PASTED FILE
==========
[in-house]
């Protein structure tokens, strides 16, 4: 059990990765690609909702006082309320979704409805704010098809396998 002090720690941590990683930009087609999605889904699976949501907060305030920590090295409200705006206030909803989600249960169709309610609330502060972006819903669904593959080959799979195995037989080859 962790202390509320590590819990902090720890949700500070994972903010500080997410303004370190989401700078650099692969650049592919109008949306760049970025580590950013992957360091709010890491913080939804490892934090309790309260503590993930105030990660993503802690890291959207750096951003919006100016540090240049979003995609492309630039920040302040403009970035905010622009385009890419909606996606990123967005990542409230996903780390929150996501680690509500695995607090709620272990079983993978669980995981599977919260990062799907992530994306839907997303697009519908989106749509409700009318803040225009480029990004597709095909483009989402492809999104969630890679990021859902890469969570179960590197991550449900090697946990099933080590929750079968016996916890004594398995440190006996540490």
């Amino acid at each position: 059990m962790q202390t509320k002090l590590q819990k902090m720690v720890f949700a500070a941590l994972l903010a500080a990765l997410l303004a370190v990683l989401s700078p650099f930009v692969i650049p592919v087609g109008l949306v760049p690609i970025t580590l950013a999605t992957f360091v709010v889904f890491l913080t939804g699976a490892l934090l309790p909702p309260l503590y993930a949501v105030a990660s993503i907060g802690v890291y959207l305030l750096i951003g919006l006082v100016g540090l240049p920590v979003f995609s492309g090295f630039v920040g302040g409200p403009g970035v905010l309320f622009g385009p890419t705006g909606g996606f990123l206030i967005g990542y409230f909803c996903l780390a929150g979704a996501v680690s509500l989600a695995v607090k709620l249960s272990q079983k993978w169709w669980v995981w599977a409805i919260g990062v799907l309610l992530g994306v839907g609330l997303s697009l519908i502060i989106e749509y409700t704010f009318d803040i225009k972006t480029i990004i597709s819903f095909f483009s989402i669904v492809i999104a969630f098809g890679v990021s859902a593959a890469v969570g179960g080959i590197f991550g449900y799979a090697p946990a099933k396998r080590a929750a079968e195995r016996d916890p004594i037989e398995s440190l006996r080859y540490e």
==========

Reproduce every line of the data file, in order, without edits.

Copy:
[in-house]
């Protein structure tokens, strides 16, 4: 059990990765690609909702006082309320979704409805704010098809396998 002090720690941590990683930009087609999605889904699976949501907060305030920590090295409200705006206030909803989600249960169709309610609330502060972006819903669904593959080959799979195995037989080859 962790202390509320590590819990902090720890949700500070994972903010500080997410303004370190989401700078650099692969650049592919109008949306760049970025580590950013992957360091709010890491913080939804490892934090309790309260503590993930105030990660993503802690890291959207750096951003919006100016540090240049979003995609492309630039920040302040403009970035905010622009385009890419909606996606990123967005990542409230996903780390929150996501680690509500695995607090709620272990079983993978669980995981599977919260990062799907992530994306839907997303697009519908989106749509409700009318803040225009480029990004597709095909483009989402492809999104969630890679990021859902890469969570179960590197991550449900090697946990099933080590929750079968016996916890004594398995440190006996540490």
């Amino acid at each position: 059990m962790q202390t509320k002090l590590q819990k902090m720690v720890f949700a500070a941590l994972l903010a500080a990765l997410l303004a370190v990683l989401s700078p650099f930009v692969i650049p592919v087609g109008l949306v760049p690609i970025t580590l950013a999605t992957f360091v709010v889904f890491l913080t939804g699976a490892l934090l309790p909702p309260l503590y993930a949501v105030a990660s993503i907060g802690v890291y959207l305030l750096i951003g919006l006082v100016g540090l240049p920590v979003f995609s492309g090295f630039v920040g302040g409200p403009g970035v905010l309320f622009g385009p890419t705006g909606g996606f990123l206030i967005g990542y409230f909803c996903l780390a929150g979704a996501v680690s509500l989600a695995v607090k709620l249960s272990q079983k993978w169709w669980v995981w599977a409805i919260g990062v799907l309610l992530g994306v839907g609330l997303s697009l519908i502060i989106e749509y409700t704010f009318d803040i225009k972006t480029i990004i597709s819903f095909f483009s989402i669904v492809i999104a969630f098809g890679v990021s859902a593959a890469v969570g179960g080959i590197f991550g449900y799979a090697p946990a099933k396998r080590a929750a079968e195995r016996d916890p004594i037989e398995s440190l006996r080859y540490e």